My class has just started the second trimester in which we focus on the Common Core Literature Standards after having focused on non-fiction and the informational standards in the first trimester. During this second trimester, we will also focus on writing narratives so that everything is tied in together, both reading and writing. To teach the literature standards, I use folktales…lots of them. My favorite author to use is Gerald McDermott. He has written many Native American folktale stories that are fun to read, easy to work with and can be used in many ways.
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The literature standards for third grade include asking and answering questions (including inferencing), recounting or retelling a story, stating the central message or lesson, describing characters and how their traits influence the story as well, how illustrations enhance the story as, understanding literal and non-literal language. Folktales are wonderful to teach these standards because they have identifiable lessons or morals and colorful and engaging characters.
I start out the unit with three of my favorite McDermott stories: Raven, Coyote and Arrow to the Sun. Beginning with Raven, I teach the students to identify the setting (time and place), the main character and secondary characters, and the problem and solution. Before reading the story, I like to explain to my students how folktales probably originated. Someone in a village was a storyteller. That storyteller used stories to teach life lessons and to entertain. So I show them this video example of a storyteller (Shirley Kendall) telling the story of Raven, the trickster from the Northwest.
Once students have a grasp of these story elements, we move on to identifying the lesson to be learned or the central message. I found that the best vehicle to teach students about these story elements is a story map. A story map is a graphic organizer that identifies each of these story elements: title and author, setting, the main character, problem, and solution. We make a large chart version that the students also do in their language arts interactive notebook.
But we all know that when taking the SBAC or PARCC, students will not be asked to fill in a story map. So I also give my students practice in answering questions about the story using the RACE strategy. RACE stands for:
- Restating the question
- Answering the question completely
- Citing evidence to answer the question
- Explaining or giving an example of the evidence or your answer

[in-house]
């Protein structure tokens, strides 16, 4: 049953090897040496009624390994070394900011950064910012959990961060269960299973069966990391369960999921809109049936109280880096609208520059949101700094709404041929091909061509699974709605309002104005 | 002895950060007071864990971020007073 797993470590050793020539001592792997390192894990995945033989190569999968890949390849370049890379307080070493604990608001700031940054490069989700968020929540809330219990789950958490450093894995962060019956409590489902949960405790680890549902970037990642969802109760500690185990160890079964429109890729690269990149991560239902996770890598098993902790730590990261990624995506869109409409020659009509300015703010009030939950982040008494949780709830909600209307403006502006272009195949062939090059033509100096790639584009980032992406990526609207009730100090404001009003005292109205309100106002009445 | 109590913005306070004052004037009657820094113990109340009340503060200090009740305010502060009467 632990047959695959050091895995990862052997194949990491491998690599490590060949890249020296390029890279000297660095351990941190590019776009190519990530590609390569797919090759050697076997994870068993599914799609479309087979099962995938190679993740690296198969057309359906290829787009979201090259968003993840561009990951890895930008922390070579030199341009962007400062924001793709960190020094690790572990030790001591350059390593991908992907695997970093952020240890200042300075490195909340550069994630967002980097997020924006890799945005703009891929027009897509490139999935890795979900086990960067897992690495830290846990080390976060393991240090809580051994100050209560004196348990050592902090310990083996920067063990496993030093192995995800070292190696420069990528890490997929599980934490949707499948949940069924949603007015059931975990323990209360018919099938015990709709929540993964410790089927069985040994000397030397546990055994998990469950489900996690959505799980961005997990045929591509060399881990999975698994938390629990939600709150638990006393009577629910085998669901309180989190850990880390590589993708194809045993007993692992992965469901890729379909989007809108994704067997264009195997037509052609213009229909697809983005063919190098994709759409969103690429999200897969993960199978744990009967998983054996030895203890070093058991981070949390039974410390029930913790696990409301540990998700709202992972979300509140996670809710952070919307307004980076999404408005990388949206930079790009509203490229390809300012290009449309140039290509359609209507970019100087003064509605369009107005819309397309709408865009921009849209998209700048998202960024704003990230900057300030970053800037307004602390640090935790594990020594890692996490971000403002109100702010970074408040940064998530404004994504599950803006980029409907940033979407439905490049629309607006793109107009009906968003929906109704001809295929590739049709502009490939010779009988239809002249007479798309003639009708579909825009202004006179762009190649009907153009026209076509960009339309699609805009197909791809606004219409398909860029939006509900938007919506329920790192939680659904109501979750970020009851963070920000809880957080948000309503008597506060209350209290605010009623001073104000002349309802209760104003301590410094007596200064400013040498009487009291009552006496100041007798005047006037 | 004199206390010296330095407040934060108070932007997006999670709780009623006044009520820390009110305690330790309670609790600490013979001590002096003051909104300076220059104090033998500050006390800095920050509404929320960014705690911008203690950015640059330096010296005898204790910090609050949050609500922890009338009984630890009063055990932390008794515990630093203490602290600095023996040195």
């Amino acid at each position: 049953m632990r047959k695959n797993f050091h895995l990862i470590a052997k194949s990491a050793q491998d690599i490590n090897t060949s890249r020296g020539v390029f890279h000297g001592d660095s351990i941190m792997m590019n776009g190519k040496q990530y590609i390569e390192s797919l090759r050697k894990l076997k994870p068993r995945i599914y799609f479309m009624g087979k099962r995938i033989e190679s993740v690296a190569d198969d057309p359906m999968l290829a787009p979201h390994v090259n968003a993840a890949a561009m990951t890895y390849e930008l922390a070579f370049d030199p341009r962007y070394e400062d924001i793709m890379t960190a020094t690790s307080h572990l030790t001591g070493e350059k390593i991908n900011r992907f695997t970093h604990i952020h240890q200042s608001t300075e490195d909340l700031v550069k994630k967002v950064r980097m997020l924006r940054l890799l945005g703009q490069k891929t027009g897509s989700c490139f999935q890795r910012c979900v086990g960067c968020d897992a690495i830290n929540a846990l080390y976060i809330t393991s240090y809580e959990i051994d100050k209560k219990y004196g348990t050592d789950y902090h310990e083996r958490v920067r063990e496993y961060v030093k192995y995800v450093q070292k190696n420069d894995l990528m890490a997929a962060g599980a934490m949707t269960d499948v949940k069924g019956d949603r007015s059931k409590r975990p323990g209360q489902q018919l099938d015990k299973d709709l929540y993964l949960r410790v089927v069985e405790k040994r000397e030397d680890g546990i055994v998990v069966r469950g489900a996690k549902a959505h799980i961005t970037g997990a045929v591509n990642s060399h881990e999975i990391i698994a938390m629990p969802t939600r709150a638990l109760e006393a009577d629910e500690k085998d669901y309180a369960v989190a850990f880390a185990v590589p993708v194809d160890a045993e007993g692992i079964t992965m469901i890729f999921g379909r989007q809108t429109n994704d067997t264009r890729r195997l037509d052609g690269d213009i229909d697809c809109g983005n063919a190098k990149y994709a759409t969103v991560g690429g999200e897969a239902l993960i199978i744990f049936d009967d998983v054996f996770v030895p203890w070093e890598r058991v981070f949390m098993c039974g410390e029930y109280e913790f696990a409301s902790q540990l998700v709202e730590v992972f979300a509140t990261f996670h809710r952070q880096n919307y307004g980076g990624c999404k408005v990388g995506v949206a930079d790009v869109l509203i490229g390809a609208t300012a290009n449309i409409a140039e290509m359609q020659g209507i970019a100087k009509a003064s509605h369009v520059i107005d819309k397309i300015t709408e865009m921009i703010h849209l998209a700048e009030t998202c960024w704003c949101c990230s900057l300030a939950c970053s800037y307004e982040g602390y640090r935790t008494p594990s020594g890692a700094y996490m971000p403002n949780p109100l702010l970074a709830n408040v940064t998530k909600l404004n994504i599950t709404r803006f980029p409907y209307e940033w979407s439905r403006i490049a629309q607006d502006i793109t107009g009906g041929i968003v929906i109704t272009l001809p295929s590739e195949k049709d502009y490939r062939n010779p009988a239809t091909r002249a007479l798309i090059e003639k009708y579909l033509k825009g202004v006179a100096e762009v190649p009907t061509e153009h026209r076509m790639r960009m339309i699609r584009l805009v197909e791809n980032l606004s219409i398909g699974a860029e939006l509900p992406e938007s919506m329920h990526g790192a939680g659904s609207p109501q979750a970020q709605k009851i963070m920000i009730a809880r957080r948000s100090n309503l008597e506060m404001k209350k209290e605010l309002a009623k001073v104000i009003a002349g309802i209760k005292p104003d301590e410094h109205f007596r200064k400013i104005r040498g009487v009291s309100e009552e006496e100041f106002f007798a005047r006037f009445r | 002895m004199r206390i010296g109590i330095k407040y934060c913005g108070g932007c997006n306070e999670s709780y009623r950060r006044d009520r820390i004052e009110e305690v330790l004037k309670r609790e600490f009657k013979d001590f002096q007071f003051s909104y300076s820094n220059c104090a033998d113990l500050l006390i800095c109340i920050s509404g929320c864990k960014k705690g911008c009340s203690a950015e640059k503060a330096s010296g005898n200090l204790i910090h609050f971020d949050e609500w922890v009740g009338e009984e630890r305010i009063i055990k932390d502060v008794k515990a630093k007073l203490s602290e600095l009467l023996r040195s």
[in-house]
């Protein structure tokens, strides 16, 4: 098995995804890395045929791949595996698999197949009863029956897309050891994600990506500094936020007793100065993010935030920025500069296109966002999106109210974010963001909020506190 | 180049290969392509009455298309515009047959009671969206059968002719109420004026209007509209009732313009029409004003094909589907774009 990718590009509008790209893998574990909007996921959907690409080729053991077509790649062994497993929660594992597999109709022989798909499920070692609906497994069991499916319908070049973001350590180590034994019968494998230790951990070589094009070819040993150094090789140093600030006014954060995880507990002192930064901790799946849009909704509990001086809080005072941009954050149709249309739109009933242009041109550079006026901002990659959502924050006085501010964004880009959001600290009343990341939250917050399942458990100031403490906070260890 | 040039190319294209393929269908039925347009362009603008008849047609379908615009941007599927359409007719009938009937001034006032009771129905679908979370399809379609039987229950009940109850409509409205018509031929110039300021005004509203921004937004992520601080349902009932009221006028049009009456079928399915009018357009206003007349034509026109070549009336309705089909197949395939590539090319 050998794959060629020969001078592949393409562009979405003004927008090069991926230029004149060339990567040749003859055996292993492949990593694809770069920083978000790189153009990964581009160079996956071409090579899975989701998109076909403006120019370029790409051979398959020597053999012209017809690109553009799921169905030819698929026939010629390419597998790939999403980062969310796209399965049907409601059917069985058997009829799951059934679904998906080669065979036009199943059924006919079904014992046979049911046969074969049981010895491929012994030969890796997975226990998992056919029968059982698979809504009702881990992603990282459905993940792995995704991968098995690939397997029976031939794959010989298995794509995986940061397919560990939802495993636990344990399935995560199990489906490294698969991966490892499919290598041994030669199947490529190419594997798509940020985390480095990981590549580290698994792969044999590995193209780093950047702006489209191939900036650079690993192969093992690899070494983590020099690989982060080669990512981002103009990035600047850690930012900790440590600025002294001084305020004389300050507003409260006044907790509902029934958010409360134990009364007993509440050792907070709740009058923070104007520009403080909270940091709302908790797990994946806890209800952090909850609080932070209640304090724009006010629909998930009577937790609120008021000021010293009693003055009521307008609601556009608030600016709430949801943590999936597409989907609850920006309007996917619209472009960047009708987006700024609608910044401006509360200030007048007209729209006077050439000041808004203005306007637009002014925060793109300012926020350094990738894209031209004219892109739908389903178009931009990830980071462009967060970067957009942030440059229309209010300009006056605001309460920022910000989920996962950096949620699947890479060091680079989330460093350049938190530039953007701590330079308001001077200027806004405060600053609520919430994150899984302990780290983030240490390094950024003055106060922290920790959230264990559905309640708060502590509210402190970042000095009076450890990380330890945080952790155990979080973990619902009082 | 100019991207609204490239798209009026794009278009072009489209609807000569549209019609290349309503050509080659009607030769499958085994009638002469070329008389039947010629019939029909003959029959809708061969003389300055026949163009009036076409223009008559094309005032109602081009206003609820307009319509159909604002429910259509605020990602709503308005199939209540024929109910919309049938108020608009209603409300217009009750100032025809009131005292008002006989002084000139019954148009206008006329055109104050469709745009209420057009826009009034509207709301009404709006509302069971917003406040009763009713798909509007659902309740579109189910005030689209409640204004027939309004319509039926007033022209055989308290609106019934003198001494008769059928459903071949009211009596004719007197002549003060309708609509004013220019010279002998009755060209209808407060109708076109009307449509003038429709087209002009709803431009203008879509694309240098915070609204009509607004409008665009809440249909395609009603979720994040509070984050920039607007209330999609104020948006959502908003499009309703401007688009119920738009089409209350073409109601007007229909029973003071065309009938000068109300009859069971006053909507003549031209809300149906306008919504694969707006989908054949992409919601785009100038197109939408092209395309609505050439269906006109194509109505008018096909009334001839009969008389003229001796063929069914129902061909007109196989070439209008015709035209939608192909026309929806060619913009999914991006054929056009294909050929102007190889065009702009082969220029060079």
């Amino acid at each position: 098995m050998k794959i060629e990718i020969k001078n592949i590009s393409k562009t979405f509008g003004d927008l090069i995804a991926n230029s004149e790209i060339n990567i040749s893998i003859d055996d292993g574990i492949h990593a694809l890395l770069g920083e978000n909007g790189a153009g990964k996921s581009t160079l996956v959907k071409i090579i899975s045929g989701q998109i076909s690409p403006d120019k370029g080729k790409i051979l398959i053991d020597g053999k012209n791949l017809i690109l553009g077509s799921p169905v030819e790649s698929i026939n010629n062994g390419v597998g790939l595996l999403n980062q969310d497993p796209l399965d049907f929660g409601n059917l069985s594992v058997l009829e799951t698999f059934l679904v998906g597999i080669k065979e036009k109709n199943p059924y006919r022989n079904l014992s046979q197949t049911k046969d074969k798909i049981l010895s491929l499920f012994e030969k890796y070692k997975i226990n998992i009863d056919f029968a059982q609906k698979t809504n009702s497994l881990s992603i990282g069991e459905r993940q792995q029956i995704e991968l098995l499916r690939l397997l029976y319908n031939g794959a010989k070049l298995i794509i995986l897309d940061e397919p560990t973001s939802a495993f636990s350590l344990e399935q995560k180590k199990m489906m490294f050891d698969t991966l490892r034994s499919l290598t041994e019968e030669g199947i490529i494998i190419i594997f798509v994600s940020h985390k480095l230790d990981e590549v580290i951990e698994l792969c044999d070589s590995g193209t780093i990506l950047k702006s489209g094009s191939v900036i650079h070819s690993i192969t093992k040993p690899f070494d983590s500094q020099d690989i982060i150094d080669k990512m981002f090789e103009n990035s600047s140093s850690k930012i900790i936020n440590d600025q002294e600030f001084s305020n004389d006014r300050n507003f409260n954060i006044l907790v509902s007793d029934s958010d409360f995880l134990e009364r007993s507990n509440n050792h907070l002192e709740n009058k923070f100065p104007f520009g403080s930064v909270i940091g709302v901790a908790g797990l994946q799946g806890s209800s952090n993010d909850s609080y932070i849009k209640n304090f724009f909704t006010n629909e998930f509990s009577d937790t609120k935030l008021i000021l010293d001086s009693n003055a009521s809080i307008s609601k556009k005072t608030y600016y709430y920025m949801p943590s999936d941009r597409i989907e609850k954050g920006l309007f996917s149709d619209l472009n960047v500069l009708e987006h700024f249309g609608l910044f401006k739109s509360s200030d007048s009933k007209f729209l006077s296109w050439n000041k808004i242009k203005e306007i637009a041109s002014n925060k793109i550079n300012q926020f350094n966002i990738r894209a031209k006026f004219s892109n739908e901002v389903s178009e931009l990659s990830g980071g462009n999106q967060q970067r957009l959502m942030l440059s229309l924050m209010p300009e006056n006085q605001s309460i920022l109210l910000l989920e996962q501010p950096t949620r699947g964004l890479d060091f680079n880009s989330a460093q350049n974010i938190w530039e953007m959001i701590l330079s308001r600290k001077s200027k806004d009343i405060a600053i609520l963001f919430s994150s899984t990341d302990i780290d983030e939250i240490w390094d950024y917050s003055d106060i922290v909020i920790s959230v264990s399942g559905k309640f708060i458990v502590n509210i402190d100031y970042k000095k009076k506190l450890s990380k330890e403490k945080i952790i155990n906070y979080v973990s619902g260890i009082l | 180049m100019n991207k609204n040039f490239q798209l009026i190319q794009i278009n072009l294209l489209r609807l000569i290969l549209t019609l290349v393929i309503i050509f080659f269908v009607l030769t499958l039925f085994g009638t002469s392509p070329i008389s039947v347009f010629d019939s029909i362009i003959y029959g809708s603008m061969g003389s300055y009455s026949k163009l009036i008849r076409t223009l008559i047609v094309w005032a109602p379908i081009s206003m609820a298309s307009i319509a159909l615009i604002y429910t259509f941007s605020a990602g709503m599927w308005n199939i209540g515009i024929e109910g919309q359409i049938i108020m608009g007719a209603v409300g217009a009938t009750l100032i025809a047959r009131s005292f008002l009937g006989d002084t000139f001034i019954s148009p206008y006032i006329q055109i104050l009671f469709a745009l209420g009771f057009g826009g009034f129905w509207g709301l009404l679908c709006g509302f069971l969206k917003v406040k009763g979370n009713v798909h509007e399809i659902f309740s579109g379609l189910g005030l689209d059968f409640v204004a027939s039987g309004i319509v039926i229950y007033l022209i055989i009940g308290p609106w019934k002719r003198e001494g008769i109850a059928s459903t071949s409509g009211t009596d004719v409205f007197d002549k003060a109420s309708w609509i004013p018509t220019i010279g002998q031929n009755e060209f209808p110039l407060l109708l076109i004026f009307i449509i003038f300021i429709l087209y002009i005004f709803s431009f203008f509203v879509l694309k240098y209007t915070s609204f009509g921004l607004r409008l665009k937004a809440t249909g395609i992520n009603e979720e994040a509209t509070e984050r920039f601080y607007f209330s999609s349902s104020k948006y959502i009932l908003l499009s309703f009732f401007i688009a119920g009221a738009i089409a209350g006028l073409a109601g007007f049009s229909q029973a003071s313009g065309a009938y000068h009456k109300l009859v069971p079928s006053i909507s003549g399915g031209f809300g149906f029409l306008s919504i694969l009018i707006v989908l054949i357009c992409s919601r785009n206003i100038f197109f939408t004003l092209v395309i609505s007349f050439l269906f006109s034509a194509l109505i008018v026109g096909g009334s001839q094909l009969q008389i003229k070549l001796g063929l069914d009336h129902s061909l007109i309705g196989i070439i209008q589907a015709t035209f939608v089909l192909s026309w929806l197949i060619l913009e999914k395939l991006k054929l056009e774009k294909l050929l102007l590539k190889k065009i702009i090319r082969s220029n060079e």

My students were already familiar using this strategy since it was used in trimester one to answer questions about non-fiction passages. With some guidance, students were able to see that the strategy works the same way. I have developed support pages for the literature standards that are tied to each of the books I’m using. These support pages are tailored to match the standard while using these stories. With a completed story map or a copy of the story, students can then practice answering questions using RACE.
Inferencing is a very important skill that requires direct teaching by modeling and giving lots of examples. But the most important point I make to my students is this: is your answer reasonable, does it make sense with the story you are reading? If not, then your inference is probably off. We practice with the stories with such questions as; Why were the crows no longer having fun?(Coyote) Why did the Sky Chief have the shining light in a box? (Raven). With the common core, it’s important for students to cite text evidence even when making an inference.
A very versatile assessment tool or practice is to have students make a story map using a tri-rama. A tri-rama is essentially a diorama with three sides instead of four. You can designate each section and even the back side to contain certain drawn or written information related to the story. My students made tri-rama story maps with the Coyote folktale. I asked them to include: setting, characters, problem and solution. The setting was drawn as a background on the front. Then the characters were made as pop-ups that stand up in the tri-rama. On the back, the student wrote on one side the problem, and on the other side the solution.
Some tips about using a tri-rama. Do not have the students glue it down into the tri-rama shape until all the drawing is complete on the background and the required information on the back is complete. If not, it is too hard to draw, color and write when it has been put together completely.
Come back next week, when I show you how I go in depth into the central message and character analysis using more folktales!
You might want to check out the previews of the literature support pages or companion packs for these Gerald McDermott stories.
Finally, consider following my PINTEREST board for Gerald McDermott. There are lots of great ideas on art, links to videos, read-alouds, etc.